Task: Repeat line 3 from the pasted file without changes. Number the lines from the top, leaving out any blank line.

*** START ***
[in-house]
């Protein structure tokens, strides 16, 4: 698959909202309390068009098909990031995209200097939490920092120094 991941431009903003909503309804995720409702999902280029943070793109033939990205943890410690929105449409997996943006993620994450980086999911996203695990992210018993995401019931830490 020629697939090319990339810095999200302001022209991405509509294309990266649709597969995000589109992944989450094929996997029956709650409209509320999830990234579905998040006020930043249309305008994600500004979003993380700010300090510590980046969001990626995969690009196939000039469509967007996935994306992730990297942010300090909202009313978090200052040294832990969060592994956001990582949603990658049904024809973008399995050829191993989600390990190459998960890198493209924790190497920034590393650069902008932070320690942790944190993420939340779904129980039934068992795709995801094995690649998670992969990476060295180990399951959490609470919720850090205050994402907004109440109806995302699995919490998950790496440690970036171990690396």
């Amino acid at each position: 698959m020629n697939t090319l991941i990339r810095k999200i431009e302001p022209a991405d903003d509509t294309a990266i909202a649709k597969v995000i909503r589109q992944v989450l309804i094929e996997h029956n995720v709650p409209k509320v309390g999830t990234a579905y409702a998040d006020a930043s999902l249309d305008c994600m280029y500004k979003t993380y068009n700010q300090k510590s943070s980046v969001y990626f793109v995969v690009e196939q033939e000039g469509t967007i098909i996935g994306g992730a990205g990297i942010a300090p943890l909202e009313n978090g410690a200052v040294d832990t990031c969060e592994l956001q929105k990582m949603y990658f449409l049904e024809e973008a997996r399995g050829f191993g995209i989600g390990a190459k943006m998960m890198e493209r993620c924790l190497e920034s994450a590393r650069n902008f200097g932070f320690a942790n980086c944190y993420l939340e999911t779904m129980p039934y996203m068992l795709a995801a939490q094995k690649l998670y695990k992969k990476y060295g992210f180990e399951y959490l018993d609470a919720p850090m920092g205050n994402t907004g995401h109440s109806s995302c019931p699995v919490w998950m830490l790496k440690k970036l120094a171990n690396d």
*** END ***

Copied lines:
């Amino acid at each position: 698959m020629n697939t090319l991941i990339r810095k999200i431009e302001p022209a991405d903003d509509t294309a990266i909202a649709k597969v995000i909503r589109q992944v989450l309804i094929e996997h029956n995720v709650p409209k509320v309390g999830t990234a579905y409702a998040d006020a930043s999902l249309d305008c994600m280029y500004k979003t993380y068009n700010q300090k510590s943070s980046v969001y990626f793109v995969v690009e196939q033939e000039g469509t967007i098909i996935g994306g992730a990205g990297i942010a300090p943890l909202e009313n978090g410690a200052v040294d832990t990031c969060e592994l956001q929105k990582m949603y990658f449409l049904e024809e973008a997996r399995g050829f191993g995209i989600g390990a190459k943006m998960m890198e493209r993620c924790l190497e920034s994450a590393r650069n902008f200097g932070f320690a942790n980086c944190y993420l939340e999911t779904m129980p039934y996203m068992l795709a995801a939490q094995k690649l998670y695990k992969k990476y060295g992210f180990e399951y959490l018993d609470a919720p850090m920092g205050n994402t907004g995401h109440s109806s995302c019931p699995v919490w998950m830490l790496k440690k970036l120094a171990n690396d």